7. Jay Guin says:


    I most heartily agree that the parents have the overwhelming weight of responsibility. The church's place is to support their work.

    This earlier post:
    points out some of my disaffection with fashionable youth ministry styles of late.

    We teach parenting on a regular basis, both in the classrooms, through weekend seminars, and bulletin articles. And we need to do more.

    But we have to also realize that we have many kids on our youth programs who have no Christian parents. In that case, the burden of bringing them up in the Lord is entirely on the church.

  8. Alan says:

    I don't know how I missed that article!

    We are attacking the problem from multiple angles. We have a deacon focused exculsively on helping teen parents, and another deacon working with the middle school. We have a married couple who work with the teens (meanwhile we are "in the market" for a full time teen minister). Our teens do a lot of service projects (feeding the homeless, taking service-oriented mission trips, week-long trips to help with Katrina cleanup, etc). We also have a summer camp that our teens love (staffed by parents and other adult members of our congregation and others in the area). The summer camp in particular has changed many, many lives. We have a mentoring program, where teens are matched up with older adults in the congregation. Our teens are serving alongside adult lead teachers in our children's teaching program. etc… All of those things together have a cumulative effect, but I think in the long term, working with the parents is the key.

  9. Joe Baggett says:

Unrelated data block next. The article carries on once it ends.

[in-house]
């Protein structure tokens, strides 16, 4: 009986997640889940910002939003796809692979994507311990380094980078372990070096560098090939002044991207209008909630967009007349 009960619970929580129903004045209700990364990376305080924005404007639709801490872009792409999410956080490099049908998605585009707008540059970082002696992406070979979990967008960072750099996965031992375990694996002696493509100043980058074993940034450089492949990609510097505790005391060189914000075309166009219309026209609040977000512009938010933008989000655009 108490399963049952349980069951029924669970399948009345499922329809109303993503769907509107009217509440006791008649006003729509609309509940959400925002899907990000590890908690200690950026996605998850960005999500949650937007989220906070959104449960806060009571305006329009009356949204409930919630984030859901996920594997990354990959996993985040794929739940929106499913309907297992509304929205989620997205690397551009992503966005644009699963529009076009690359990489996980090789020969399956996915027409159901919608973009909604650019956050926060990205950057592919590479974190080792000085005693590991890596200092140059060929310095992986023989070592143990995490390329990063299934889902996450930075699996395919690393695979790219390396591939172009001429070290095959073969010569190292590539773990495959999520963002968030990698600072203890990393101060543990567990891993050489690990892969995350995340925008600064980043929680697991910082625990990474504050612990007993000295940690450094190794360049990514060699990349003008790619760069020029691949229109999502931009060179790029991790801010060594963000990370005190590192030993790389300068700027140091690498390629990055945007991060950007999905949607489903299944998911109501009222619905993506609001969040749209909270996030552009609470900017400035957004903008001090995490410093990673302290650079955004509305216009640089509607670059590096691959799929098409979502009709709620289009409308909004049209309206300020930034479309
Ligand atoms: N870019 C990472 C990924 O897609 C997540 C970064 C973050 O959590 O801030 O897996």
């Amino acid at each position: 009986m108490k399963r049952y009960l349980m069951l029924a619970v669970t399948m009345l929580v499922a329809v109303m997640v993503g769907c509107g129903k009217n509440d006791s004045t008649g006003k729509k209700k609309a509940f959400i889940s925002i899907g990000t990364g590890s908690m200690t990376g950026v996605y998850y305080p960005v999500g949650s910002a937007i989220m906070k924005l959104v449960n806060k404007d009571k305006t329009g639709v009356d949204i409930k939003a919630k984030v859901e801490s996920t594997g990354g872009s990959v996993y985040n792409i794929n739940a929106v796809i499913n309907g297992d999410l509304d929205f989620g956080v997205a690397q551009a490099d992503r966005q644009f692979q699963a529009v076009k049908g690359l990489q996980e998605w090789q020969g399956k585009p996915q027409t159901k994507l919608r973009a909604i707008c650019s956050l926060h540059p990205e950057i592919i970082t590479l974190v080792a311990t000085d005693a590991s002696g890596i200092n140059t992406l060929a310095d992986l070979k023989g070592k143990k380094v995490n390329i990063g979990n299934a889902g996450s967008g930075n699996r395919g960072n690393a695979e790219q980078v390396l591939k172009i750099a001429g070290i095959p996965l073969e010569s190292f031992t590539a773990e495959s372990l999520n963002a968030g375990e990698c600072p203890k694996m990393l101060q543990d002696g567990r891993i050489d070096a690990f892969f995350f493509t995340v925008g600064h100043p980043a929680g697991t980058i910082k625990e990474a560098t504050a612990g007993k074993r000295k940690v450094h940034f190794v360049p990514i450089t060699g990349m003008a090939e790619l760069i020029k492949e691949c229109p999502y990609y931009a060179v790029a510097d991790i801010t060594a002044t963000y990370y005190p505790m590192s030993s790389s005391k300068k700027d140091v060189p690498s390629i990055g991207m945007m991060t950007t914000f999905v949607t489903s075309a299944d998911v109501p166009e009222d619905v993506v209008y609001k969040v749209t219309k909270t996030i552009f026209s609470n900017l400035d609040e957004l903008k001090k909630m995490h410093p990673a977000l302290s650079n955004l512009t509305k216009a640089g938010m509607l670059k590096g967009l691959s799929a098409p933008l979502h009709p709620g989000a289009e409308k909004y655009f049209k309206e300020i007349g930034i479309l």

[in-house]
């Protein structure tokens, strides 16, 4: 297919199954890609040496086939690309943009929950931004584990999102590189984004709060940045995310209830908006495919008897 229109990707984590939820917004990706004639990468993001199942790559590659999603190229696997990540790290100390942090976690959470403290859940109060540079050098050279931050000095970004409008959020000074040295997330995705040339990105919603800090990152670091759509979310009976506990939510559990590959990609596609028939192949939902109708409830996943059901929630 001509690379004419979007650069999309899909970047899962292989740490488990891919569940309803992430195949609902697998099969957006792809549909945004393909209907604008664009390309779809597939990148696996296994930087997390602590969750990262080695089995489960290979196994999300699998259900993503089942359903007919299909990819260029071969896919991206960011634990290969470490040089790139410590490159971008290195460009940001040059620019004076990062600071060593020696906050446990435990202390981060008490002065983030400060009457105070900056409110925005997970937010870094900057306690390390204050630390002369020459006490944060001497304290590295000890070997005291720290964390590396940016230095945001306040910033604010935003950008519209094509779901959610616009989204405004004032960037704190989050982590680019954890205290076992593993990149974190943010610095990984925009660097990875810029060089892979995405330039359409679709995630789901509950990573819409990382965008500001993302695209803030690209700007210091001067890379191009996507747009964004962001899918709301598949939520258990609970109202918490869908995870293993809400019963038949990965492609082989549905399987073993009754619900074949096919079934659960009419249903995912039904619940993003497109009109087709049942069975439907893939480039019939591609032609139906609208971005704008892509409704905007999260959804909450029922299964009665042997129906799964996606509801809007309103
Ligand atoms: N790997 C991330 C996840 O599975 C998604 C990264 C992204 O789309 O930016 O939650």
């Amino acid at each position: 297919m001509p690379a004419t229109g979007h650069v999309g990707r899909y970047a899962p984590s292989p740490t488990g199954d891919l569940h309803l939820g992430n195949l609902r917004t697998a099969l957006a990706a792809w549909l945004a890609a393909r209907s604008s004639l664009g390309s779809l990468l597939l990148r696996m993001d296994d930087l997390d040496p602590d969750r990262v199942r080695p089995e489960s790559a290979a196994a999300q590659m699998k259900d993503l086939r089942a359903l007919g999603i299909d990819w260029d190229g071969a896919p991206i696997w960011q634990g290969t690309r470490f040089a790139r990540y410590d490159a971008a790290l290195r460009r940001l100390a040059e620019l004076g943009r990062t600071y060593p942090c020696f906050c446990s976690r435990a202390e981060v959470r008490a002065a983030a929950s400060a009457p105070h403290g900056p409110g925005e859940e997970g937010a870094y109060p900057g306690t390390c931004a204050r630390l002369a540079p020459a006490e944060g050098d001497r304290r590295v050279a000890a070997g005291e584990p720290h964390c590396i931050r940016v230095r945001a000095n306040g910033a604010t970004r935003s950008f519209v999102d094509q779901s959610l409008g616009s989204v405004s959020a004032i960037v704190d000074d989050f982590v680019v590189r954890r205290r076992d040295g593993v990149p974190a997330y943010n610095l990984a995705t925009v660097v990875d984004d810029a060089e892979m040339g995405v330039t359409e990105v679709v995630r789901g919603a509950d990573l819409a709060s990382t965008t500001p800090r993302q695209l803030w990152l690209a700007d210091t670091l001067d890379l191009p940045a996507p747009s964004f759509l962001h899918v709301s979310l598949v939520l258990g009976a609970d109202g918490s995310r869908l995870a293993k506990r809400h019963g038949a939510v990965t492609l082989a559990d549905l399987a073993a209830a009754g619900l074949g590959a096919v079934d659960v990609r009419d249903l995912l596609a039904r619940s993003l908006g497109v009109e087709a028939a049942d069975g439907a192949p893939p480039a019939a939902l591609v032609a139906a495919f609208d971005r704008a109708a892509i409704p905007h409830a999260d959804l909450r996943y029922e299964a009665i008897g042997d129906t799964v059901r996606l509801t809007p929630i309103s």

Here are some questions to provide some perspective.

    Involvement, ministry and programs are not the equivalent of spiritual growth. I had an experience similar to the one that you mention in the "middle of the road" church I grew up in. We went to Mexico Mission, Sing at the nursing home, etcetera. Out of my graduating class I am one of five out of 25 that still goes to church regularly anywhere. So the solution I would suggest does not exist in more activity or involvement or ministries but rather the perspective with which those things are done. I believe that elders should spend more time one on one discipling young parents in these areas.

    Do young parents pray with their children about things that really matter not just thank you for the food?

    Do all parents allow their children to question what they have been taught and study the bible with an open mind? Do they present the evidence and arguments to faith in Jesus and eventually let their children believe for themselves?

    Do young parents take their children to serve others? Especially people who are not like them by race by socio-economic group?

    Do young parents have people over to their house to eat churched and unchurched?

    Do young parents let their children see the vulnerable side of their faith that is real and authentic?

    Do young parents train and teach their children how to love others especially those who are not just like them?

    Do young parents teach their children to be peace makers?

    The list can go on for a long time.